Facts About New Zealand
Capital city: Wellington
Area: 103,738 sq miles [Source: Wikipedia.com]
Population: 4.2 million [Source: Lonelyplanet.com]
Most popular destinations: Auckland, Wellington, Rotorua, Abel Tasman National Park, Hobbiton, Otago wine region, Queenstown snowfields
Time zones: GMT/UTC +12 (New Zealand Standard Time) used on the main islands. Chatham Standard Time (CHAST) is used on the outlying Chatham Islands. It is 12 hours and 45 minutes ahead of UTC. New Zealand observes daylight savings during summer, when clocks are advanced one hour.
Language: English is the official language, spoken by 98% of the population. [Source: Wikipedia.com]
Religion: 55.6% Christian, 2.2% Buddhist, 2% Hindu, 0.9% Ethnoreligionist (traditional Maori) [Source: Wikipedia.com]
Currency: New Zealand Dollar (NZ$)
Electricity: 230V 50Hz [Source: Wikitravel.com]. As in nearby Australia, power sockets have two flat angled slots and one vertical one. Travelers are advised to purchase a plug adaptor and voltage converter before they leave their country.
Dates: Written in the format day/month/year
Country dialing code: 64
Telephone numbers: New Zealand telephone numbers beginning with 0508 and 0800 are toll-free. New Zealand telephone numbers beginning with 08 are charged at the local rate. New Zealand phone numbers beginning with 0900 are pay-for-service lines. These incur charges at a premium rate.
Emergencies: Dial 111 from any telephone in New Zealand to contact police, ambulance and the fire department in an emergency. This is a free call service, so there is no need for coins.
Telephone assistance: Dial 018 for national directory assistance and 0172 for international assistance from any telephone in New Zealand.
Maps: Available from i-SITE tourist information centers in major towns and cities. It is also possible to buy a New Zealand chip for a GPS system, or even hire a GPS system, from New Zealand’s international airport.
Business hours: General business hours (including banks and post offices) are 9 am to between 4:30 and 5:30 pm from Monday to Friday. Stores tend to trade late on Thursday or Friday nights (depending on the area). Almost all stores are open on Saturday mornings, and many trade on Sundays. All businesses close on Christmas Day, Easter Sunday, and ANZAC Day morning (April 25).
Taxes: A Goods and Services Tax of 12.5% is built in to the price of many goods and services. Some stores, especially in tourist destinations, will ship goods to the overseas homes of customers to avoid this tax as export goods are not subject to GST. Tourists can claim GST back on items valued more than $700 at their time of departure providing they retain receipts. Some establishments, such as cafes and restaurants, also apply a holiday surcharge of approximately 15% on public holidays.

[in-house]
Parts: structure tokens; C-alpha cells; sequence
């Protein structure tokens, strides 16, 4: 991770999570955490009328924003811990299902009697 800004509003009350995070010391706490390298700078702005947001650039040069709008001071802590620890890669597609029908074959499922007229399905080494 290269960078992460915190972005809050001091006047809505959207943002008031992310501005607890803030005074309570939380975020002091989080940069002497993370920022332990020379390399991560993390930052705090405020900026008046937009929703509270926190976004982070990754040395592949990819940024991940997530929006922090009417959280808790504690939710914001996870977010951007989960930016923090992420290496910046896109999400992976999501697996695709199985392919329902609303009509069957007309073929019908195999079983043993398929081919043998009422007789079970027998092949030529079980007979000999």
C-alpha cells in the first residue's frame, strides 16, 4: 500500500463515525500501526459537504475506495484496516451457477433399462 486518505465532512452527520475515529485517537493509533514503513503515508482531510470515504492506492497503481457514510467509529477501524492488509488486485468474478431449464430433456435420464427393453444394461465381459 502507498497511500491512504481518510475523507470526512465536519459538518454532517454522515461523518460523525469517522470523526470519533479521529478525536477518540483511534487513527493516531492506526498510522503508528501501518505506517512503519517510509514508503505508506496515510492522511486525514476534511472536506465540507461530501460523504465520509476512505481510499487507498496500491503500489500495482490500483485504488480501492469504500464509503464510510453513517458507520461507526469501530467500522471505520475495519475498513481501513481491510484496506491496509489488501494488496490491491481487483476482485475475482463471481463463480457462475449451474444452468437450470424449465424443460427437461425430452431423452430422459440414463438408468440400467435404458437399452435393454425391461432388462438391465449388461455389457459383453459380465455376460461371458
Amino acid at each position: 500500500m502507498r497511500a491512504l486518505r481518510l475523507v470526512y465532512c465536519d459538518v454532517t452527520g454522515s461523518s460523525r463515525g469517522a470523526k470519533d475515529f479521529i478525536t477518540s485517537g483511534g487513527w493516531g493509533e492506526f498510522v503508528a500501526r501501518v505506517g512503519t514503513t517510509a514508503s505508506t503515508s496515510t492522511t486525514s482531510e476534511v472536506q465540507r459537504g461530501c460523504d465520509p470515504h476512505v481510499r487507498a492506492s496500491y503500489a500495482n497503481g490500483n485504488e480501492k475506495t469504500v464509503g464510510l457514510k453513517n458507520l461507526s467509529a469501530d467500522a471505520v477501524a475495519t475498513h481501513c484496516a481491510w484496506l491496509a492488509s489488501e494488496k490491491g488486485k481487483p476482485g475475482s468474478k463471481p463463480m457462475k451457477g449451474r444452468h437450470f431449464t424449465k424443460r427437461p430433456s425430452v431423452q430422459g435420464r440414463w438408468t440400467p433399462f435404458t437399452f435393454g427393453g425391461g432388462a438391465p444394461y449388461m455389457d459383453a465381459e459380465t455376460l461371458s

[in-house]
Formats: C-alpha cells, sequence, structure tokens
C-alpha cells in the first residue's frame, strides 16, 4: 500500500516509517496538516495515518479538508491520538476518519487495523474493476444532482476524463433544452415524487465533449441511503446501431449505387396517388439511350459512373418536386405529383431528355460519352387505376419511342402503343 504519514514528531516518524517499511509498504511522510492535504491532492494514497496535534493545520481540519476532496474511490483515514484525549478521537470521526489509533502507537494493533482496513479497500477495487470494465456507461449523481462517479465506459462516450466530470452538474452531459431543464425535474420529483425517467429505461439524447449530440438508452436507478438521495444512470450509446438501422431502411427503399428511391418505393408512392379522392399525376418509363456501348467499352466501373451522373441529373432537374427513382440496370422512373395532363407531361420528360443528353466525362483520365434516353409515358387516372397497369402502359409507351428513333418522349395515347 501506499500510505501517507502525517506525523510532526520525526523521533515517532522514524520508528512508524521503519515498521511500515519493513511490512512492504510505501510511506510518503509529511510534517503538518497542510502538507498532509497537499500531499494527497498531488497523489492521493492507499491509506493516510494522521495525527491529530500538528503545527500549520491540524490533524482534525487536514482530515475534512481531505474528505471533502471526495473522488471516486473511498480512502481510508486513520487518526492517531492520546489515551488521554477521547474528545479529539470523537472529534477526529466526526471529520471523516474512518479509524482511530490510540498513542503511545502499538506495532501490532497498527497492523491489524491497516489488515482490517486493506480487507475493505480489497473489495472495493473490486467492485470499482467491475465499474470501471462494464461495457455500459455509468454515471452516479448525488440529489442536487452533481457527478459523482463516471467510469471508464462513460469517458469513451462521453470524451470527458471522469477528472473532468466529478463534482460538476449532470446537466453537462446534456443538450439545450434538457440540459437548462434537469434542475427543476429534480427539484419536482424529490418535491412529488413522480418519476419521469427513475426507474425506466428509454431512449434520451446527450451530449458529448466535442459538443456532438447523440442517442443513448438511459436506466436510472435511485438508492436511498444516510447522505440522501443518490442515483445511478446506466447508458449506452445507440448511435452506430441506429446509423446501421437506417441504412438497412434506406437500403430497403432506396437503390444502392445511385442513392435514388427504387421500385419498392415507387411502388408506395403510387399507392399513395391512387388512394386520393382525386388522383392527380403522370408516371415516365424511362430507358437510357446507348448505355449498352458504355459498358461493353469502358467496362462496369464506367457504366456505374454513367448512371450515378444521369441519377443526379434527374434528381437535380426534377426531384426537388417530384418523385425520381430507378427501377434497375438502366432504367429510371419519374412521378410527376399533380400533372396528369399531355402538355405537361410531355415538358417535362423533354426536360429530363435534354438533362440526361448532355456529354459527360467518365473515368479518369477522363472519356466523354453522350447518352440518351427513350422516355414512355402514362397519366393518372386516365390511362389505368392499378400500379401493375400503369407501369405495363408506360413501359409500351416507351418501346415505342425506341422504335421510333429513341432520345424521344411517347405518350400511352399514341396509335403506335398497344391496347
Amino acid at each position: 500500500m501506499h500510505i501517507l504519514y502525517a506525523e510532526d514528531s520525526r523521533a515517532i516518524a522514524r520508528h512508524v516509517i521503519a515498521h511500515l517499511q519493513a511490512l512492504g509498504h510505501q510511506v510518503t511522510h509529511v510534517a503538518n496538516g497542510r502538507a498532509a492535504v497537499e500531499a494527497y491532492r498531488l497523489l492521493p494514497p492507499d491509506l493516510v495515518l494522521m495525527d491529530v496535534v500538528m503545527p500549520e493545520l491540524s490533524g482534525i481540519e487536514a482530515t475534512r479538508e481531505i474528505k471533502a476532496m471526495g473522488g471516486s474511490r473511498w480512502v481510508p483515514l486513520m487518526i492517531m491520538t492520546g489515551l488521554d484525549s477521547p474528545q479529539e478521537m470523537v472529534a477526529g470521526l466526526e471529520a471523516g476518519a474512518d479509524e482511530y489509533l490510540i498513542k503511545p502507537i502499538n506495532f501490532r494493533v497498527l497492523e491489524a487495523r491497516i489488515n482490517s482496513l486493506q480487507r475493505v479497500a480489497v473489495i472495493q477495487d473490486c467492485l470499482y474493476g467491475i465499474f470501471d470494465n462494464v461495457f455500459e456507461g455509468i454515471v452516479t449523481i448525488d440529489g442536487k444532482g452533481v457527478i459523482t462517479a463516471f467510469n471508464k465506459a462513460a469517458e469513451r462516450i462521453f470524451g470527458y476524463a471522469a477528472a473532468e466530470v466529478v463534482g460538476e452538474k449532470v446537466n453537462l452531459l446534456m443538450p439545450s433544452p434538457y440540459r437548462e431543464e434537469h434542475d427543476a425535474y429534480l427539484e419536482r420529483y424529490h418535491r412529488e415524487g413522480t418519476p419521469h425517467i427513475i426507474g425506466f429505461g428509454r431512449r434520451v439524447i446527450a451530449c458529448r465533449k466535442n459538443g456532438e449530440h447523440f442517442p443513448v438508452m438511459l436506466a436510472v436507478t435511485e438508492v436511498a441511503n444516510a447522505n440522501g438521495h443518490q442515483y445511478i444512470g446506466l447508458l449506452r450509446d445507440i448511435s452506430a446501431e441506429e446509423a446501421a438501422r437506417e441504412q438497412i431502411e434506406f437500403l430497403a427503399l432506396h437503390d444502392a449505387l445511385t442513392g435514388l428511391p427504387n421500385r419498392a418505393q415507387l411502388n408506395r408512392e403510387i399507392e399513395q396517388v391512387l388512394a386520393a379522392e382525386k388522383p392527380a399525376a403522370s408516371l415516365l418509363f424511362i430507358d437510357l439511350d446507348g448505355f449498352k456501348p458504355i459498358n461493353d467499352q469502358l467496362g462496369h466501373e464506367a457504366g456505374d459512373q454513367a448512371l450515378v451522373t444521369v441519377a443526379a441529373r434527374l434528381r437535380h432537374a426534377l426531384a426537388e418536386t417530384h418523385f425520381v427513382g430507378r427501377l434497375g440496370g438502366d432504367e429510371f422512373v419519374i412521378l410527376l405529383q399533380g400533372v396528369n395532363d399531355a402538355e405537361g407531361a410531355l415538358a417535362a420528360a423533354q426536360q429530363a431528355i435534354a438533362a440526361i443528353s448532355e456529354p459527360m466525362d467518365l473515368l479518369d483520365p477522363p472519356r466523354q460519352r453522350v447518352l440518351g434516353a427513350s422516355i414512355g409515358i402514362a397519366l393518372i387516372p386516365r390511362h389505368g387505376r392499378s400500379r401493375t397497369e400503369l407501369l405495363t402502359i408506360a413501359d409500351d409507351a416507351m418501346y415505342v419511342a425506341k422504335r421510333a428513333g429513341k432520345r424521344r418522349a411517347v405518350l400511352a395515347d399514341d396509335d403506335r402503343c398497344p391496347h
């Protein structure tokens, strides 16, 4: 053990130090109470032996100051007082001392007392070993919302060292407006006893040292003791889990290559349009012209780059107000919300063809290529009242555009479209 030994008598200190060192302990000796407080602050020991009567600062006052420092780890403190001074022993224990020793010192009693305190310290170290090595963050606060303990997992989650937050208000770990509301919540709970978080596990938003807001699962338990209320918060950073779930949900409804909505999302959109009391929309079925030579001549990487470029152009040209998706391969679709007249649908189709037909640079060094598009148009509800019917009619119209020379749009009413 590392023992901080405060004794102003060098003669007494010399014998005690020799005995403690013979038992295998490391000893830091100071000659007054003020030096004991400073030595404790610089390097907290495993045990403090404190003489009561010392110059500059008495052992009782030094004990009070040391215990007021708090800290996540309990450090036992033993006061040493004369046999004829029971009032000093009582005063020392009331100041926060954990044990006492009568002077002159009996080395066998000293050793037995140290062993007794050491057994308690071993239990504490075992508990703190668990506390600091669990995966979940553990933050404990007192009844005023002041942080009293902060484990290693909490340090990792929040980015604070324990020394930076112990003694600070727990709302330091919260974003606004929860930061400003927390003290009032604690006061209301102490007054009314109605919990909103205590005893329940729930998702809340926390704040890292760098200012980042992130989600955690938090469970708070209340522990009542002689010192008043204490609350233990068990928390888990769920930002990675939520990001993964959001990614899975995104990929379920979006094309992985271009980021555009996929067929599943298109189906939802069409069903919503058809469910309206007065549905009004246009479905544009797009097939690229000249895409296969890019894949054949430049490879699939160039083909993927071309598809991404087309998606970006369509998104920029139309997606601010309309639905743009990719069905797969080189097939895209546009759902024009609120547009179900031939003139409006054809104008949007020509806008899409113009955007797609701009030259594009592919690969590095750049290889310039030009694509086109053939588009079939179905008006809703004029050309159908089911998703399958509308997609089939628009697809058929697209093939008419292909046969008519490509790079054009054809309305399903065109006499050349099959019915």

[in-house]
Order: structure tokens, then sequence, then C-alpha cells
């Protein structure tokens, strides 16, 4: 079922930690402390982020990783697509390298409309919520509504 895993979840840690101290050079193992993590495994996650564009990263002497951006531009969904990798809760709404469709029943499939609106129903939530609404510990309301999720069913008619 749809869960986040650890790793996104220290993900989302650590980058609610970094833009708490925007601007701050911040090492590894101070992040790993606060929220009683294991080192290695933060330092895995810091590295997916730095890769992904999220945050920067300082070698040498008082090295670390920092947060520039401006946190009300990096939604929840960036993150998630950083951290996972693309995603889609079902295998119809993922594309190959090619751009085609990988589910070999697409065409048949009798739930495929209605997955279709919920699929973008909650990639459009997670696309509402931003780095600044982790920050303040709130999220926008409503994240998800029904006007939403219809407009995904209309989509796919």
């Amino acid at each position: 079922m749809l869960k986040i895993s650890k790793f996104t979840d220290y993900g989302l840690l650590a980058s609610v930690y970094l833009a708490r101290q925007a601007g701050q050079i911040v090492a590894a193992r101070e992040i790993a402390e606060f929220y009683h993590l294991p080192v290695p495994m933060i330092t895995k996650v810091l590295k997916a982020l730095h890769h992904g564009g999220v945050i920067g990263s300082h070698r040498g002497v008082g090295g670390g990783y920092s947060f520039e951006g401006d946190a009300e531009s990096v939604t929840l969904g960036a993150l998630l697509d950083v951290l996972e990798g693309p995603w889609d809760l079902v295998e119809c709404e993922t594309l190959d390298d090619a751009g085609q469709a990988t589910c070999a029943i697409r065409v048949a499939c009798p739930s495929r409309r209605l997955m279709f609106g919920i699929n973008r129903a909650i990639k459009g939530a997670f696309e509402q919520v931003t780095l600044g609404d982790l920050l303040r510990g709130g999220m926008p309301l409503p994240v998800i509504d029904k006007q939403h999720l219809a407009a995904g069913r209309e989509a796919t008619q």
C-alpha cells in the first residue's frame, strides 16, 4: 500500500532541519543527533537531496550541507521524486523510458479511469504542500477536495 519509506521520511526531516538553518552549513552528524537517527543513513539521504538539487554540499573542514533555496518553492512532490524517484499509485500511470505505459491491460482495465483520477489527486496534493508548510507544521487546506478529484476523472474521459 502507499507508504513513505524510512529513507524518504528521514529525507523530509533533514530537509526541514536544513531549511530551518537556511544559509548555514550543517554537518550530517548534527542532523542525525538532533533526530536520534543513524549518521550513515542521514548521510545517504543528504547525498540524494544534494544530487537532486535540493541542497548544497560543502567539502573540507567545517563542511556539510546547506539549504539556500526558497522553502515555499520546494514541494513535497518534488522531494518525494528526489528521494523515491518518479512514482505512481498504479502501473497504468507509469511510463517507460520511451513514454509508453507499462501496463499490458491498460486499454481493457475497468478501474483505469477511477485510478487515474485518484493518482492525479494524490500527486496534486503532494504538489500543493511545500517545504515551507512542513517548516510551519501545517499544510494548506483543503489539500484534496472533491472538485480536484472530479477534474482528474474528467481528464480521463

Internet access: Available throughout most of the country. Most towns have cyber cafes which allow customers to use computers provided or their own laptops. Many public libraries also have public internet access available for a small hourly fee. Vouchers for Wi-Fi access are available at Starbucks cafes and other establishments. Free internet access is available in the main airports and many hotels.
Newspapers: The New Zealand Herald is New Zealand’s leading national daily newspaper. This newspaper also publishes several smaller newspapers which give greater coverage of local news items.
Pets: While pets from many Western countries do not need to be quarantined, they are not permitted to go out and socialize with the public for 30 days after arrival. For this reason, travelers are advised to leave their pets at home.
Tipping: Tipping is not customary or expected in New Zealand, and may be refused by some establishments.
Water: The quality of water is acceptable to drink throughout New Zealand. However, some town supplies are drawn from river water and then chlorinated. While this is safe to drink, it is not to all tourists tastes. Bottled water is available in many stores.
Alcohol: Persons under the age of 18 are not permitted to purchase alcohol, however there are no laws to stop minors drinking alcohol. Alcohol is sold in pubs and liquor stores, called “bottle shops.” Supermarkets and convenience stores sell beer and wine, but not hard liquor. Drivers must have a blood alcohol level less than 0.08%. Police used random breath tests to enforce this. It is also an offence to drink alcohol in designated liquor ban areas, including city centers and some beaches at various times of the day.
Smoking: Minimum smoking age is 18. Smoking is banned in most public areas, including shopping centers, pubs, restaurants, and public transport.